I had read Brad Leithauser’s first two novels, ‘Equal Distance’ and ‘Hence’, and thought they were extremely well-done. I had high hopes and expected big things for Leithauser. However I read one of his later efforts, I forget which one, and did not enjoy it. I had not read him for many years until now.

‘The Promise of Elsewhere’ is not a comeback. This experience has convinced me to in the future give up on a novel I don’t care for sooner even if I have enjoyed that writer in the past.

 

Grade:   C

 

 

‘The Polyglot Lovers’ by Lina Wolff – “Keep an Eye on Your Masculinity.” “Be Nice. Just That.”

 

‘The Polyglot Lovers’ by Lina Wolff  (2016) – 244 pages                 Translated from the Swedish by Saskia Vogel

There is no reason a novel this wildly disjointed and far-fetched should succeed, but ‘The Polyglot Lovers’ somehow does. It is strange, mesmerizing, fascinating. The three parts of ‘The Polyglot Lovers’ are greater than the sum of the whole which really does not make much sense at all.

The writing here is delicious and fun to read.

In the first part, Ellinor posts the following on an internet dating site:

I’m thirty-six years old and seeking a tender, but not too tender, man.”

Of course she gets many responses from men. One man named Ruben wrote back,

Other than the fact that your age suggests you and I will be able to engage in many interesting conversations and you in all likelihood can cook a very good dinner (I will, however, choose the wine.), I’m convinced that your body, which I assume has already been enjoyed by many, contains a wealth of possibility. And your sex must be a cache of dirty acts of which I too can enjoy.”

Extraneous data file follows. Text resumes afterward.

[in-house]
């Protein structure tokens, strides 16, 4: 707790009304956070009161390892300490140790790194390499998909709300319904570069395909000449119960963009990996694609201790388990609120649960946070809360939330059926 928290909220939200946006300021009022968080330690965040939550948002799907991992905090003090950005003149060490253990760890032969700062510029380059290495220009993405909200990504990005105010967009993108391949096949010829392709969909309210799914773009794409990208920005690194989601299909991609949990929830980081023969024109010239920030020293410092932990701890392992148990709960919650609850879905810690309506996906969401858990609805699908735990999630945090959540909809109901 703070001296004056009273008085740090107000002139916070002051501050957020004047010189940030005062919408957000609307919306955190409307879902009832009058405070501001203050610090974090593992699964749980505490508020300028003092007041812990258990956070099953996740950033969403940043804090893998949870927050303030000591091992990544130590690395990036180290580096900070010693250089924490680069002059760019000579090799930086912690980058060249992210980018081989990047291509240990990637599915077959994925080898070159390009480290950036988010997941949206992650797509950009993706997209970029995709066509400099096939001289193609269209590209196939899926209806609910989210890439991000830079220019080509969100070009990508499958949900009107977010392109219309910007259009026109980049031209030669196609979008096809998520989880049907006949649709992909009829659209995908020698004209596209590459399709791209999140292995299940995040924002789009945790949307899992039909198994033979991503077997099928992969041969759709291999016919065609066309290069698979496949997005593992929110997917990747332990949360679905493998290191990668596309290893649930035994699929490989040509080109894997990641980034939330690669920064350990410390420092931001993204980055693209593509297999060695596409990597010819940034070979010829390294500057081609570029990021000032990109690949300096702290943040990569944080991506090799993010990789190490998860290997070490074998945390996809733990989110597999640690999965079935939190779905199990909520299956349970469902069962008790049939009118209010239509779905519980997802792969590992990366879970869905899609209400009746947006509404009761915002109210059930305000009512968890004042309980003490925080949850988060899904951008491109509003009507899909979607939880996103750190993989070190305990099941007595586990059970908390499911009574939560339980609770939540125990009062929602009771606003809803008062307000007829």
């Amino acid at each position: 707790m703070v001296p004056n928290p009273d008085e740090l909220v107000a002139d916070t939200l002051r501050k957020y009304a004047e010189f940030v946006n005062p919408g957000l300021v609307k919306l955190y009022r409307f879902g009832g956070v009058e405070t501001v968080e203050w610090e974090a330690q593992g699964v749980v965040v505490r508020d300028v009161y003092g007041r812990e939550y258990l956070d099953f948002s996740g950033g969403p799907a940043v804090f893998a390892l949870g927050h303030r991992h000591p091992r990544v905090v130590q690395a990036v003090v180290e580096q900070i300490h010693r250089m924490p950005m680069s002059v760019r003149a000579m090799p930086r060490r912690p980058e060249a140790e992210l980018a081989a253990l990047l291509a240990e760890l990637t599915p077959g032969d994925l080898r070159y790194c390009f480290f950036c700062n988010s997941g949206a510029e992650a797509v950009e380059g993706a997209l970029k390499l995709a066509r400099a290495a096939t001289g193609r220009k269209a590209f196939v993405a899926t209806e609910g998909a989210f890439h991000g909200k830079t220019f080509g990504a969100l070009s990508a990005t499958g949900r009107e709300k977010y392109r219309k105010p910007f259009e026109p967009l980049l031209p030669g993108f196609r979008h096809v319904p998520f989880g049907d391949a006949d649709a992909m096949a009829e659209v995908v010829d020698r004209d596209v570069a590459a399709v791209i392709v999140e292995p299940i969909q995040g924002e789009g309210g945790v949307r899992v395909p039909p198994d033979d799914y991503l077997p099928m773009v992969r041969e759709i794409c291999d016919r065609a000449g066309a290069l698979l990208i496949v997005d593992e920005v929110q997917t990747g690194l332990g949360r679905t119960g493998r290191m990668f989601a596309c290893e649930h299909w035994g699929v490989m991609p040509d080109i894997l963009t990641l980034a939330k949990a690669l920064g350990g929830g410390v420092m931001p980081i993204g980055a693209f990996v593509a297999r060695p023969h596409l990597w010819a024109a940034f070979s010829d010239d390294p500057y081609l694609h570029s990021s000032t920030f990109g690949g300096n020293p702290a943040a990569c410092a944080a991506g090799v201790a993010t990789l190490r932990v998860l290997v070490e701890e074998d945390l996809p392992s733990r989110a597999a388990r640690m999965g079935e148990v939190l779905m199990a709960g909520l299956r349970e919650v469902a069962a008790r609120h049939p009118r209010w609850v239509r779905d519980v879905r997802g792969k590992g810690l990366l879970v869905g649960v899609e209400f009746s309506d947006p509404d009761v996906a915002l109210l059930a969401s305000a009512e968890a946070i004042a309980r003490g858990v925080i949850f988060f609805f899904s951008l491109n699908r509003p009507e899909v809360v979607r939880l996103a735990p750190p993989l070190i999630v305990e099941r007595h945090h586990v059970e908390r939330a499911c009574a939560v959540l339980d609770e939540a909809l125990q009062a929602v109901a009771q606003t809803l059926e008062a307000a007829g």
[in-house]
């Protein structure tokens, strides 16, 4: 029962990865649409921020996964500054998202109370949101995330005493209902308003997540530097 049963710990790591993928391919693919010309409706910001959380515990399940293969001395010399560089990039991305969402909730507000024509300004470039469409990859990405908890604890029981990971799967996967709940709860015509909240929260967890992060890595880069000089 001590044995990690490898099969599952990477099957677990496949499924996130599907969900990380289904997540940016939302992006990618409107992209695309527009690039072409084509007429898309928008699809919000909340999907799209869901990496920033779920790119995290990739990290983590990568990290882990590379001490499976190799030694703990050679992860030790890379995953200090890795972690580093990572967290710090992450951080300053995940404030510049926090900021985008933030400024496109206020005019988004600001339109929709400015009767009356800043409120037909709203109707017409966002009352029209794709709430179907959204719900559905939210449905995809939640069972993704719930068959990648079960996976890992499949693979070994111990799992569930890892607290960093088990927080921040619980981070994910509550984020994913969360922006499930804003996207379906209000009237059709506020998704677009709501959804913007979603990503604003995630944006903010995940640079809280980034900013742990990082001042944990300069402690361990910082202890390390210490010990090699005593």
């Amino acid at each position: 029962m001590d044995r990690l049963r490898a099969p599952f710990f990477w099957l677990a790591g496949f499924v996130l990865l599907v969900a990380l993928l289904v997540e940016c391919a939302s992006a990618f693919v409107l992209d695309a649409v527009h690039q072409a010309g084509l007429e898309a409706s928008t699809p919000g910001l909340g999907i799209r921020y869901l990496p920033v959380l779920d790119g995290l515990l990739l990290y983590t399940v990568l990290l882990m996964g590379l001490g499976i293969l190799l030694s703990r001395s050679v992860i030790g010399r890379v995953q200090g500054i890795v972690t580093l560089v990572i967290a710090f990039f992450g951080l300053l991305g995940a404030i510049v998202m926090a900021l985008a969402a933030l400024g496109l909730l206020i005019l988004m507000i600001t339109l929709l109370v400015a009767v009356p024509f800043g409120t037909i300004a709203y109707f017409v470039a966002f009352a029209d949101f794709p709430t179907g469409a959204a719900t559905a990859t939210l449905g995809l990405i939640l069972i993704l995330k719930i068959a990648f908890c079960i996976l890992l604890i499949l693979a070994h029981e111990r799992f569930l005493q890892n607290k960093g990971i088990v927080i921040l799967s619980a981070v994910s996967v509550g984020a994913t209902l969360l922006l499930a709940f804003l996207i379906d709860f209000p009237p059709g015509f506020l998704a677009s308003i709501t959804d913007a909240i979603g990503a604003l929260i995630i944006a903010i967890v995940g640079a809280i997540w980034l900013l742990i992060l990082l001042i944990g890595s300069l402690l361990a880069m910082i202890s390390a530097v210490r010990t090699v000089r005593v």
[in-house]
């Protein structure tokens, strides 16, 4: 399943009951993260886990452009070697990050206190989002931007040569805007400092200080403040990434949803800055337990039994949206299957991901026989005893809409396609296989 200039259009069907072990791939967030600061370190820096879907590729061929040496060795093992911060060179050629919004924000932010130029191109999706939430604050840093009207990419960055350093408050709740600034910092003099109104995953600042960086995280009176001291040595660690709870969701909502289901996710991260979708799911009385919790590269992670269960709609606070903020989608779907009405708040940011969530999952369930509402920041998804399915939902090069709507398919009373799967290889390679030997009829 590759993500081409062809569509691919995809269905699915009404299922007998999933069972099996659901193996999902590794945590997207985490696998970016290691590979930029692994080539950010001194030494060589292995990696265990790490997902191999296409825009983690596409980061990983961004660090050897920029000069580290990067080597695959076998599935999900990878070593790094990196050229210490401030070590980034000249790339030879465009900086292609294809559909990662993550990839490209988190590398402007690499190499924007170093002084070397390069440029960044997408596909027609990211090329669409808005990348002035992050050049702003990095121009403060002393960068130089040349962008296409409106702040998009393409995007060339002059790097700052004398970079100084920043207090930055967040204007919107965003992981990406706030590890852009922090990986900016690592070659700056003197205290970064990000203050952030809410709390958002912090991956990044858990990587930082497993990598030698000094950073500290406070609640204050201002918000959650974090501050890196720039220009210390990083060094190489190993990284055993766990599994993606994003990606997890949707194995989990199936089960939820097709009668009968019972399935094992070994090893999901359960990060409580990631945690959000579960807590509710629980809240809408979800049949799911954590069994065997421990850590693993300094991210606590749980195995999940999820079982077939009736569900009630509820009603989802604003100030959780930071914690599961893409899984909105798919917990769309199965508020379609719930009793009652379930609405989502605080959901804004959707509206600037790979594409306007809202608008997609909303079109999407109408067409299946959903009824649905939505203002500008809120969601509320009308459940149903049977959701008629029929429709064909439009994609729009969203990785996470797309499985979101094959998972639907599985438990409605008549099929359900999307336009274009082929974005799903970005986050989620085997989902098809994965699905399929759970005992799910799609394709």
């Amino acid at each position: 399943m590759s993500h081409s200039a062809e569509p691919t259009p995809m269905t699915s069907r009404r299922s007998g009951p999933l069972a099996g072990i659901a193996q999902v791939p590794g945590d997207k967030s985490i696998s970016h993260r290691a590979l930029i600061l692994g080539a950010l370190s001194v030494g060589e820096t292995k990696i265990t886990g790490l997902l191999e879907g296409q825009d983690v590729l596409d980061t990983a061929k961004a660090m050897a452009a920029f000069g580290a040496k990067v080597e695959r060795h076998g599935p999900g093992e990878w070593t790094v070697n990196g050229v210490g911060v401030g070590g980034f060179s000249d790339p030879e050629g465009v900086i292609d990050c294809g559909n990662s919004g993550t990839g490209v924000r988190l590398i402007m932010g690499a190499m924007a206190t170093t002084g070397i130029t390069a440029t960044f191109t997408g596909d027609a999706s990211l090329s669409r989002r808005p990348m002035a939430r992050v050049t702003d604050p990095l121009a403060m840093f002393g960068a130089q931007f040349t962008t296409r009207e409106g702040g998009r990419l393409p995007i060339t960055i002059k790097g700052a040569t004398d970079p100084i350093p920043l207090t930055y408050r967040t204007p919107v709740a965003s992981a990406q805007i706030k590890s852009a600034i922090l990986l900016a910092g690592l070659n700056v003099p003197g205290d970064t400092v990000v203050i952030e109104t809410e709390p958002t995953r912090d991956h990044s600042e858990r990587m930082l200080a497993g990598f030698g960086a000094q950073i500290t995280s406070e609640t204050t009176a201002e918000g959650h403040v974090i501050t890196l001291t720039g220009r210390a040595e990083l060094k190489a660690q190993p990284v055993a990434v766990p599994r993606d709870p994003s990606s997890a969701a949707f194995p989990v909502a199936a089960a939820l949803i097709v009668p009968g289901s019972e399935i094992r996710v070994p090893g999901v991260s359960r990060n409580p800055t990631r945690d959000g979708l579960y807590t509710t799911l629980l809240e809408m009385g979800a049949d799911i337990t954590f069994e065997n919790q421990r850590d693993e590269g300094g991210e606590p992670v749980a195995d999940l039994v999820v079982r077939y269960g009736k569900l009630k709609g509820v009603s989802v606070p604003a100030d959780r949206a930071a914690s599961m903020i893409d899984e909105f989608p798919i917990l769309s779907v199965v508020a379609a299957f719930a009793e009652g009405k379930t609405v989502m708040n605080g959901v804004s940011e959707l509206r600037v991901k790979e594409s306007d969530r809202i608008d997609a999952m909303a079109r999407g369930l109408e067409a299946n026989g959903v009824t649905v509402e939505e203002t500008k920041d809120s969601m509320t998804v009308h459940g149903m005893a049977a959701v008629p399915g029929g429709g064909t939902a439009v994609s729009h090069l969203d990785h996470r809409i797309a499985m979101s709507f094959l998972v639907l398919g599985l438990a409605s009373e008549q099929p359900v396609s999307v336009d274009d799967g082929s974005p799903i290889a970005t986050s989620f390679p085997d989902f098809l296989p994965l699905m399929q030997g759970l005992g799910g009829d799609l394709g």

Ellinor immediately replies,

You devil!”

She travels to Stockholm to meet him. This guy Ruben is a disgusting creature in many ways. Besides his favorite author is Michel Houellebecq. But Ellinor stays with him trying to make it work.

Ruben has been given a copy of a novel by its author Max Lomas for assessment. The title is ‘The Polyglot Lovers’. This is the only copy of the novel so dreadful things happen to it.

And things only get more grotesque and dubious as we proceed to parts two and three of ‘The Polyglot Lovers’.

The second part shifts to the author Max Lomas who is also a fan of Michel Houellebecq. This famous French author whose works have been criticized for their vulgarity and misogyny is a recurring obsession of this novel. An underlying theme here seems to be disgust with men’s behavior.

Keep an eye on your masculinity. Don’t let it consume you.”

What are you getting at?” he said.

Be nice. Just that. Be nice.”

Later Max encounters Ruben’s ex-wife Mildred, and the following conversation ensues.

I write too”, I said.

Yes, she said, “About sex, right?”

No”, I said, “I don’t write about sex. I write about love.”

That’s what all men say,” she said. “But actually they’re just writing about men. Men and sex.”

I laughed. I took her point.

The third part takes us back a few years to Italy when Max is first writing ‘The Polyglot Lovers’.

There is a lot going on beneath the surface of ‘The Polyglot Lovers’, more than I totally comprehend. Some novels are simple and austere; ‘The Polyglot Lovers’ is the opposite. It challenges our attitudes, especially men’s attitudes, and I do like to be challenged. This is not a novel for the faint of heart.

‘The Polyglot Lovers’ is a wild and wonderful, if disjointed, read.

 

Grade:   A-

 

‘England Made Me’ by Graham Greene – Twins in Stockholm

 

‘England Made Me’ by Graham Greene (1935) – 207 pages